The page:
Robin established national research e-infrastructure programs, serving as a director on several boards as ANU's representative. He played a leading role in developing a governance model for NICTA, the landmark national information science organisation.
Robin also led ANU initiatives in building national information infrastructure through numerous NCRIS programs. In particular he led the ANU-CSIRO proposal to establish NCI, the successor to APAC, as an embedded organisation at ANU. NCI was formed within a collaboration between ANU and CSIRO, and later included the Bureau of Meteorology and Geoscience Australia
Currently Robin is a Director, and Deputy Chair of the National Computational Infrastructure (NCI) Board. He also Chairs NCI's Data Committee and continues to work on national strategic objectives in advanced IT. As an ATSE Fellow, he is involved in the Academy's work on Information and Communications Technologies.
Dr Reg Coutts
Photo: Dr Reg Coutts
Professor Coutts has had a broad spectrum of experience in the fields of telecommunications and wireless technologies covering fixed line, private and public mobile and internet communications. His contributions have been at the major corporate level, academia, regulation, government advice, professional associations and small business, particularly start-ups.
Emeritus Professor of Telecommunications, The University of Adelaide
- BSc, BE (Hons) and PhD (Engineering)
- Fellow of Engineers Australia and of the Australian Computer Society
- Senior Member of the American Institute of Electrical and Electronic Engineering;
- Member of the NBN Expert Panel that evaluated first round of bids for Australia's broadband network
- Former chairman of the SA Branch ACS for four years
- Immediate past Director Telecommunications Board ACS
- Chairman of the Telecommunications Society of Australia (TSA) and its successor TelSoc
- Past Member of the board of Australian Communications and Media Authority (ACMA)
In 1993, Reg was appointed as Professor of Telecommunications at Adelaide University, establishing the department and putting in place ground-breaking relationships with industry through the establishment of CTIN (Centre for Telecommunications Information Networking). This appointment followed his 17 years at Telecom Australia (now Telstra) in their Research Labs (TRL) and National Manager, Strategy and Business Development in the newly formed mobiles business in 1988 at the dawn of network competition in Australia. In this latter role Reg was responsible for the technology strategy including R&D investment and commercialisation as well as the regulatory strategy for the business.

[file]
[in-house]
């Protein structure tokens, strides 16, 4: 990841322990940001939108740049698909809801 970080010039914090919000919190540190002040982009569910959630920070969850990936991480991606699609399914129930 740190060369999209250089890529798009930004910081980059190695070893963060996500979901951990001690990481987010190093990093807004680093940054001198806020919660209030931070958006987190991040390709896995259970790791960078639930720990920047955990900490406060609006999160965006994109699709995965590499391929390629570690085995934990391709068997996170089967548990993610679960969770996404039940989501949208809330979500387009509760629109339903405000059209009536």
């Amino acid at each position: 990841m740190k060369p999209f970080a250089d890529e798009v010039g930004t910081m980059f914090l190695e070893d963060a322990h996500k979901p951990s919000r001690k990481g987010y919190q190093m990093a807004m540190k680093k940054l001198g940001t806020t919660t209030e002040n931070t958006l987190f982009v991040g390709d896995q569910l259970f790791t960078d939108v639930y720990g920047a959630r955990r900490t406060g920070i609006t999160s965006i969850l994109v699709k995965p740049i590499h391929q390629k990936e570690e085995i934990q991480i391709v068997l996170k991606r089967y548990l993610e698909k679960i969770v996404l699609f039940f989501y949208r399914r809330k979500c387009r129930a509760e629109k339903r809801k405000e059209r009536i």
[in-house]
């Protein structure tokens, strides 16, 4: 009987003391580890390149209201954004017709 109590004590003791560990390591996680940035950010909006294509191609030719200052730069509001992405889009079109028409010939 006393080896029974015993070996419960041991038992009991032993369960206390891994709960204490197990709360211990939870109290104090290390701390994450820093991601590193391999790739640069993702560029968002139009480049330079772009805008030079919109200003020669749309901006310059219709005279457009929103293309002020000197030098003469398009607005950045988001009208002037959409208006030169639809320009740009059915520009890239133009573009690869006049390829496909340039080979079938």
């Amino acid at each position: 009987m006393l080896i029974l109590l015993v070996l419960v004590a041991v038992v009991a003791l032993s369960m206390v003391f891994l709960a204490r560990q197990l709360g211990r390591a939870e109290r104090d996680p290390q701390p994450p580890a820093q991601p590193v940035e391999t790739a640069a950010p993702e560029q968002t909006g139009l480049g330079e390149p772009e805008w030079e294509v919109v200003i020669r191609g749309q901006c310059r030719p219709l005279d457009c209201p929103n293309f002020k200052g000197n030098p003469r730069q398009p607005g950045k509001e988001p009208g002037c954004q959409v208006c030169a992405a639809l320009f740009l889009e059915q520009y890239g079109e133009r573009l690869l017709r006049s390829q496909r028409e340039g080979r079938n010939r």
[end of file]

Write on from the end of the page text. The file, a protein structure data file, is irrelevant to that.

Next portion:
Professor Coutts has advised governments on telecommunication policy, appeared as an expert witness giving opinion on the technical workings of mobile phone networks relevant to legal argument, and participated as a technology start-up board member. His position as board member of ACMA was but one of many public service roles Dr Coutts committed himself to.
He has worked tirelessly in promoting the ICT sector over many years through the ACS and the TSA. Basing himself in Adelaide has not restricted his national advisory roles for government and industry. Reg has spoken out often in typical blunt honest fashion on the significant national ICT issues of the day. His support for, and participation in, the Expert Panel looking at the planning/scoping of the NBN back in 2007, was a classic example of this endearing trait.
Reg Coutts is an ebullient character, well known in telecommunications and ICT circles, always self-deprecating, always positive and constructive about his colleagues. He is an effective, well-liked and respected leader in Australian ICT who is today involved in supporting ICT start-ups in Australia.